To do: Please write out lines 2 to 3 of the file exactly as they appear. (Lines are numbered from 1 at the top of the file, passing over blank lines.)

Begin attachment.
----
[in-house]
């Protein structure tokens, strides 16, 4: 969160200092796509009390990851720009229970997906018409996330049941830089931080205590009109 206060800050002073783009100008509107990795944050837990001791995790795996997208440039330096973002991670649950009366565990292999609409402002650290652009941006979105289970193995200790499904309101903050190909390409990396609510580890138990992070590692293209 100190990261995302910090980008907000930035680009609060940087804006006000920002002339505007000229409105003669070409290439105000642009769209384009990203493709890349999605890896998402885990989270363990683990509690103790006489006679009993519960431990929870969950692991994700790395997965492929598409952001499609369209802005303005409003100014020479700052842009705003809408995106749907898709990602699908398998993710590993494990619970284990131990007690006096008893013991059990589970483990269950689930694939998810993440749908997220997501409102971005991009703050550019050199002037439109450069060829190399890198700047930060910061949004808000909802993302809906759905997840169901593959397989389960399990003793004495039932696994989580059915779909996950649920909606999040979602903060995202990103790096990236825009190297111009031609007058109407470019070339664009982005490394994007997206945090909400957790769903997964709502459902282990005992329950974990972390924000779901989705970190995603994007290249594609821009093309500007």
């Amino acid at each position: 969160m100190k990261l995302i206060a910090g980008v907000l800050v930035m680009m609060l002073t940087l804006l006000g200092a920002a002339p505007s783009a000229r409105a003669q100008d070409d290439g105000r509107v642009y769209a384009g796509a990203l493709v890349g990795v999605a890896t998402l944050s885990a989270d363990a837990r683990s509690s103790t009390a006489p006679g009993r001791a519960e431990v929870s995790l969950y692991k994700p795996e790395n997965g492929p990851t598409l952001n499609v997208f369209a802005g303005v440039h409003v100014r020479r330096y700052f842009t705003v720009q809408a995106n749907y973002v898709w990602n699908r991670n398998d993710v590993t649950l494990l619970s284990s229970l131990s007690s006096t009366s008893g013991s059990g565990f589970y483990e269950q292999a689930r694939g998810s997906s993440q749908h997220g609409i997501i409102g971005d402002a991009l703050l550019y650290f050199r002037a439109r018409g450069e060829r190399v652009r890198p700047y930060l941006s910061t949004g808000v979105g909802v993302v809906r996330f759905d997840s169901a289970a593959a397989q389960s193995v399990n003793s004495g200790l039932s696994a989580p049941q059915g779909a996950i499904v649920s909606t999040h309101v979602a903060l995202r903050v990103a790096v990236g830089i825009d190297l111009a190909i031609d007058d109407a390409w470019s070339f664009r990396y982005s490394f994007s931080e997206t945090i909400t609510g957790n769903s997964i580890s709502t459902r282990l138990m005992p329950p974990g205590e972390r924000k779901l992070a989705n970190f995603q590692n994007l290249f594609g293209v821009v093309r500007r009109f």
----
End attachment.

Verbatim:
């Protein structure tokens, strides 16, 4: 969160200092796509009390990851720009229970997906018409996330049941830089931080205590009109 206060800050002073783009100008509107990795944050837990001791995790795996997208440039330096973002991670649950009366565990292999609409402002650290652009941006979105289970193995200790499904309101903050190909390409990396609510580890138990992070590692293209 100190990261995302910090980008907000930035680009609060940087804006006000920002002339505007000229409105003669070409290439105000642009769209384009990203493709890349999605890896998402885990989270363990683990509690103790006489006679009993519960431990929870969950692991994700790395997965492929598409952001499609369209802005303005409003100014020479700052842009705003809408995106749907898709990602699908398998993710590993494990619970284990131990007690006096008893013991059990589970483990269950689930694939998810993440749908997220997501409102971005991009703050550019050199002037439109450069060829190399890198700047930060910061949004808000909802993302809906759905997840169901593959397989389960399990003793004495039932696994989580059915779909996950649920909606999040979602903060995202990103790096990236825009190297111009031609007058109407470019070339664009982005490394994007997206945090909400957790769903997964709502459902282990005992329950974990972390924000779901989705970190995603994007290249594609821009093309500007």
């Amino acid at each position: 969160m100190k990261l995302i206060a910090g980008v907000l800050v930035m680009m609060l002073t940087l804006l006000g200092a920002a002339p505007s783009a000229r409105a003669q100008d070409d290439g105000r509107v642009y769209a384009g796509a990203l493709v890349g990795v999605a890896t998402l944050s885990a989270d363990a837990r683990s509690s103790t009390a006489p006679g009993r001791a519960e431990v929870s995790l969950y692991k994700p795996e790395n997965g492929p990851t598409l952001n499609v997208f369209a802005g303005v440039h409003v100014r020479r330096y700052f842009t705003v720009q809408a995106n749907y973002v898709w990602n699908r991670n398998d993710v590993t649950l494990l619970s284990s229970l131990s007690s006096t009366s008893g013991s059990g565990f589970y483990e269950q292999a689930r694939g998810s997906s993440q749908h997220g609409i997501i409102g971005d402002a991009l703050l550019y650290f050199r002037a439109r018409g450069e060829r190399v652009r890198p700047y930060l941006s910061t949004g808000v979105g909802v993302v809906r996330f759905d997840s169901a289970a593959a397989q389960s193995v399990n003793s004495g200790l039932s696994a989580p049941q059915g779909a996950i499904v649920s909606t999040h309101v979602a903060l995202r903050v990103a790096v990236g830089i825009d190297l111009a190909i031609d007058d109407a390409w470019s070339f664009r990396y982005s490394f994007s931080e997206t945090i909400t609510g957790n769903s997964i580890s709502t459902r282990l138990m005992p329950p974990g205590e972390r924000k779901l992070a989705n970190f995603q590692n994007l290249f594609g293209v821009v093309r500007r009109f």